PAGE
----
Yes. This is where the issue gets confused. This period is confusing because it happened that RTE was set up in 1960 and that this was when contributory pensions were introduced. It happened that we had an insurability limit for non-manual workers until 1974. One can see when one looks back that we were trying to get more and more people into social insurance. I am sure we have discussed before that people went over the insurable limit and went out of insurance and the question of whether they realised this had happened or whether they could have become voluntary contributors. Perhaps they could not afford it and there were short-term versus long-term considerations. When a person reaches pension age, it becomes apparent that he or she may not have realised or may not have been told that he or she could have become a voluntary contributor. The position is difficult for certain individuals on reaching pension age. With regard to the two cases examined by the Department, we checked the records, etc. In respect of the Deputy's comments regarding class D contributions, there was a change of policy in 1995 and new entrants were brought in. A new view was taken, which, at the time, had both advantages and disadvantages.

The figure of €300 million referred to by Ms Vaughan would not have continued indefinitely because the number of people is fixed and would move along.

Ms Vaughan

It would but it would also have a very long tail.

I am concerned that there are no optical or dental benefits. These benefits become very important, in terms of offsetting expenses incurred, when people reach a certain age. What would be the typical pension for someone working in RTE who is covered by the scheme?

Ms Vaughan

I do not know. I am aware of the particular cases we examined but I do not wish to discuss them in detail.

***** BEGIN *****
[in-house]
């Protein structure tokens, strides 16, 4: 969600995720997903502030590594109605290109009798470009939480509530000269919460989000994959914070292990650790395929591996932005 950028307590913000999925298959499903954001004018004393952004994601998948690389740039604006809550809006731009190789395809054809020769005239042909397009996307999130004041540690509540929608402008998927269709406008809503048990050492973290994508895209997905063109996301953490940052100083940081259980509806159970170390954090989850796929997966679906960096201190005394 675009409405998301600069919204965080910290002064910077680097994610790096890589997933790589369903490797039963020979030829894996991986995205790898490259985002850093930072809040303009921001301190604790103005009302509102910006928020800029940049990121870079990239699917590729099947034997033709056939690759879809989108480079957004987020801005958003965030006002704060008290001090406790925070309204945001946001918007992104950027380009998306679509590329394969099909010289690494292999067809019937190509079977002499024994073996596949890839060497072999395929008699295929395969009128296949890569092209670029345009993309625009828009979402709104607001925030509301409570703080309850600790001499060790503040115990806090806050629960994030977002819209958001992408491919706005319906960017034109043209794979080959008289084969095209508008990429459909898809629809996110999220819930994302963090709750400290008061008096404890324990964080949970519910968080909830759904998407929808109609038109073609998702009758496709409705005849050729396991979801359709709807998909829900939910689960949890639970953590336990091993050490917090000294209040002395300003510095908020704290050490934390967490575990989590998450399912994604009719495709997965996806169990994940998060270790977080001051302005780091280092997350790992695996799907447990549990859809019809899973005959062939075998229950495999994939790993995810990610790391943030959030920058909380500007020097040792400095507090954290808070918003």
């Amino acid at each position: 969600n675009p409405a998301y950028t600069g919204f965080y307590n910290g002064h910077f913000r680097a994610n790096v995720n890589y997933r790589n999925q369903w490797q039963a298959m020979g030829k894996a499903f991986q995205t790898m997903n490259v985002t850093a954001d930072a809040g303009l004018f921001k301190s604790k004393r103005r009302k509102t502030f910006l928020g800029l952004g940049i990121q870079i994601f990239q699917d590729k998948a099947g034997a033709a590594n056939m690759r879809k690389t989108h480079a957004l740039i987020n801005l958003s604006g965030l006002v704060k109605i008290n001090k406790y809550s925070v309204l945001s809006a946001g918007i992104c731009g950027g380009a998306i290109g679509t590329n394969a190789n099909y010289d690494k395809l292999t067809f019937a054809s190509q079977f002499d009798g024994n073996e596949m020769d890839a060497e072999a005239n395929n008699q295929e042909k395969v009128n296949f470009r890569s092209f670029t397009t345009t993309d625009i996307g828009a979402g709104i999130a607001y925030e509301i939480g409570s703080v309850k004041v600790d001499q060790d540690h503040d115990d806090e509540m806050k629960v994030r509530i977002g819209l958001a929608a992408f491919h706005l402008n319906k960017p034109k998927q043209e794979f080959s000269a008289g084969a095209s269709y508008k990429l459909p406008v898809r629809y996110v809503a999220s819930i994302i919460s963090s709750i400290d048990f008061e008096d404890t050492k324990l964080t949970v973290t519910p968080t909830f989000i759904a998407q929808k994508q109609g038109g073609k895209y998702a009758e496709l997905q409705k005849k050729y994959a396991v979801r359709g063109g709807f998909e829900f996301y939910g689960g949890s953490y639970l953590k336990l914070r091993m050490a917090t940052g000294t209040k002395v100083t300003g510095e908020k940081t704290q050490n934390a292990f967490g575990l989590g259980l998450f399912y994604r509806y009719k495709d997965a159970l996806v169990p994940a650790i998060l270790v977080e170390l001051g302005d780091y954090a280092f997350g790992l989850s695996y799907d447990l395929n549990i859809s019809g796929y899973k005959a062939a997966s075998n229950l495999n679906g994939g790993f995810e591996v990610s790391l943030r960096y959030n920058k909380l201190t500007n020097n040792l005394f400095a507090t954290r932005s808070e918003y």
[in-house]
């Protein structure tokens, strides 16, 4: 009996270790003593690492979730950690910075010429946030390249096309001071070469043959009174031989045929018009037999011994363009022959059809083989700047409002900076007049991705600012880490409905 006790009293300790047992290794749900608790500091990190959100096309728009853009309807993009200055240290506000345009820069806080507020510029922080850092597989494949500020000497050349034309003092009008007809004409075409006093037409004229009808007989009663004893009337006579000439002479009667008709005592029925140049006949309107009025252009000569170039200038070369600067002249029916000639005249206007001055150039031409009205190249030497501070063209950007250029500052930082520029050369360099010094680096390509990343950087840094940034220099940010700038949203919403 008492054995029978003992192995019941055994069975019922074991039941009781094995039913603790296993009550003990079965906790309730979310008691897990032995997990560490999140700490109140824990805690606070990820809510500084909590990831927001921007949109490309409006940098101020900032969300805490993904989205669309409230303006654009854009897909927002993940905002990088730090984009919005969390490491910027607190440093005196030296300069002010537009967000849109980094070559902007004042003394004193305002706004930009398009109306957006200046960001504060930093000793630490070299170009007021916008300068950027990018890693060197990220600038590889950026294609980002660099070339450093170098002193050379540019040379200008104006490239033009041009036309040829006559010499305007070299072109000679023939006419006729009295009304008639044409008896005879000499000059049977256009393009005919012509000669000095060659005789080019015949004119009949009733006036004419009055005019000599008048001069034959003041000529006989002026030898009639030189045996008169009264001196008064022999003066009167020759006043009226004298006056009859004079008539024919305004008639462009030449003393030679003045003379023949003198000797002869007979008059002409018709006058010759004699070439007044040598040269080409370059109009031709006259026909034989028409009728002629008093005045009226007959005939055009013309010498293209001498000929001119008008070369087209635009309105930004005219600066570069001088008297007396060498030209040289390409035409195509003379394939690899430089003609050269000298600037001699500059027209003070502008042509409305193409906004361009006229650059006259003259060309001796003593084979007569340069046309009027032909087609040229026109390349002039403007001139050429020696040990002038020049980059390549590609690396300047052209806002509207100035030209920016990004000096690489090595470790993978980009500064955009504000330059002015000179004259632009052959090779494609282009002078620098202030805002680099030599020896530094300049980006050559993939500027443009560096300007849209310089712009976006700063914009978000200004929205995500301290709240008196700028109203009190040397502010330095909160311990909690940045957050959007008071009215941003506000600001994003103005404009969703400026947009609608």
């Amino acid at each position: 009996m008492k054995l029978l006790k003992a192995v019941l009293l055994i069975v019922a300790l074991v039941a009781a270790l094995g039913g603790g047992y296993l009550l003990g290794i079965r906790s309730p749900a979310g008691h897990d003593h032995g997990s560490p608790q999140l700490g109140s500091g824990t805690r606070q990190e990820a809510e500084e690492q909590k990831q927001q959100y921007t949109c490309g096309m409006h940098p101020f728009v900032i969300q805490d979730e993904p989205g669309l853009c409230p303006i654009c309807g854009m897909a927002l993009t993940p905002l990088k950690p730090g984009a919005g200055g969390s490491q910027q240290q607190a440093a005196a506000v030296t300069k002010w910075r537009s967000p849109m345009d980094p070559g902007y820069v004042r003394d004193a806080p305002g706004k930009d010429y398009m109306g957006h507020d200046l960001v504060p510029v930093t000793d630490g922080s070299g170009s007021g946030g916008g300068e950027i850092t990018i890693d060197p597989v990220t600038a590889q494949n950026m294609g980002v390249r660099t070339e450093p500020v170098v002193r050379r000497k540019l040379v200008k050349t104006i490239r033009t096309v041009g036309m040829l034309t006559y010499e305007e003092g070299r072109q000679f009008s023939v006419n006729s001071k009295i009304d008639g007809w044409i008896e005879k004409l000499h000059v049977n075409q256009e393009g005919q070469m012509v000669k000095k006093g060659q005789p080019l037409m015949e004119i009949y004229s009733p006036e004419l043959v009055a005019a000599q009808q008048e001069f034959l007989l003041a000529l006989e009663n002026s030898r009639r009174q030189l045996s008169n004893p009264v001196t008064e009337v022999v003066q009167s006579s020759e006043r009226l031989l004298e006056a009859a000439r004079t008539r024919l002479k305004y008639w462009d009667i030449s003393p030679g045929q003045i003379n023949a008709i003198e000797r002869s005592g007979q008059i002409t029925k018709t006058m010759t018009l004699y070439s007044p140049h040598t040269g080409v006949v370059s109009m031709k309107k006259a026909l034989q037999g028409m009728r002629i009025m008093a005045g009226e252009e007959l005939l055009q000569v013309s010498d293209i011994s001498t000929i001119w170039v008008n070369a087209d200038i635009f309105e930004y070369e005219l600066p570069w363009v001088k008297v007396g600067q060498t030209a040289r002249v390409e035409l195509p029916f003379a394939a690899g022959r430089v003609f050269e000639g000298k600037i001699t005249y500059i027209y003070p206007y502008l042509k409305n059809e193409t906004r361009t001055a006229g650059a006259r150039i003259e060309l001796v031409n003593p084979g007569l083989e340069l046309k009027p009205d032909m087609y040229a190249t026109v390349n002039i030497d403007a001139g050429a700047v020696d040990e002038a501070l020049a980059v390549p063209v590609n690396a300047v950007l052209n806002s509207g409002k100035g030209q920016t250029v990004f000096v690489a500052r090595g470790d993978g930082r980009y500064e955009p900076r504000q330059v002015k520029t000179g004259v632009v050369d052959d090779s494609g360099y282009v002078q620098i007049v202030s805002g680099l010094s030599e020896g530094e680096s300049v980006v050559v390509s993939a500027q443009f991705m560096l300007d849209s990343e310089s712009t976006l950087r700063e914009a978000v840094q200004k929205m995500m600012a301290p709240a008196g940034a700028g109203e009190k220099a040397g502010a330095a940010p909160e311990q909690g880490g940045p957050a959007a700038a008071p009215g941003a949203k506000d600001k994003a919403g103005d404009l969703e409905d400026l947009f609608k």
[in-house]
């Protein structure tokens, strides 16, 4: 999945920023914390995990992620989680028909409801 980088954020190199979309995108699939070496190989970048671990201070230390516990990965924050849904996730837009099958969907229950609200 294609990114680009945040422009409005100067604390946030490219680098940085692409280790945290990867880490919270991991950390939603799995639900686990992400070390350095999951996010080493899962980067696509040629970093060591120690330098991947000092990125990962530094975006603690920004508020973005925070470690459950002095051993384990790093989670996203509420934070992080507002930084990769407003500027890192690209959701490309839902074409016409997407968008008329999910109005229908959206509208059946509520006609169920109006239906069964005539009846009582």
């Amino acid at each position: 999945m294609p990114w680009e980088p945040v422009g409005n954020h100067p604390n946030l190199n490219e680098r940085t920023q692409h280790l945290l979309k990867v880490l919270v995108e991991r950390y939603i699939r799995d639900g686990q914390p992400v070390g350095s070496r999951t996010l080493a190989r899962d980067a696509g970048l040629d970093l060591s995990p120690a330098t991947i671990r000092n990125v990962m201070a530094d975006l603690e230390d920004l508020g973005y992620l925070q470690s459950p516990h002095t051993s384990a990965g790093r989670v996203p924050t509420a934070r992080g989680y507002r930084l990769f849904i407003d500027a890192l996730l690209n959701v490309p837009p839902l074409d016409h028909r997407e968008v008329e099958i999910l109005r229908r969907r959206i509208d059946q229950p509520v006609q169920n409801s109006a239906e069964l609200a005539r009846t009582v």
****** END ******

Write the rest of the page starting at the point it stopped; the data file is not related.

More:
Ms Vaughan

Like any other occupational pension, it would depend on the level. I understand that up to the mid-1980s, it was a defined benefit arrangement. Under this arrangement, a person is promised 50% of his or her salary. I expect that this would be the typical pension.

It is stated in the note that, since 1995, while new entrants pay full social insurance and receive full pensions, the latter are integrated with their occupational pensions, so the promise is the same but the make-up of the promise is different. People at or around pension age in RTE have full pensions. It is not integrated so there would be a considerable amount of ravelling and unravelling if one was to attempt to go back.

I agree that this does not just cover RTE workers. It covers a wide number of workers, particularly those in the Health Service Executive and the self-employed. Ms Vaughan stated that it would also cover widows and orphans. If one takes the example of a person who retires from the Health Service Executive or RTE and dies five years later, is the surviving spouse entitled to a pension? Where does it start and stop? I know it began when the person was young but, at that level, where does it start?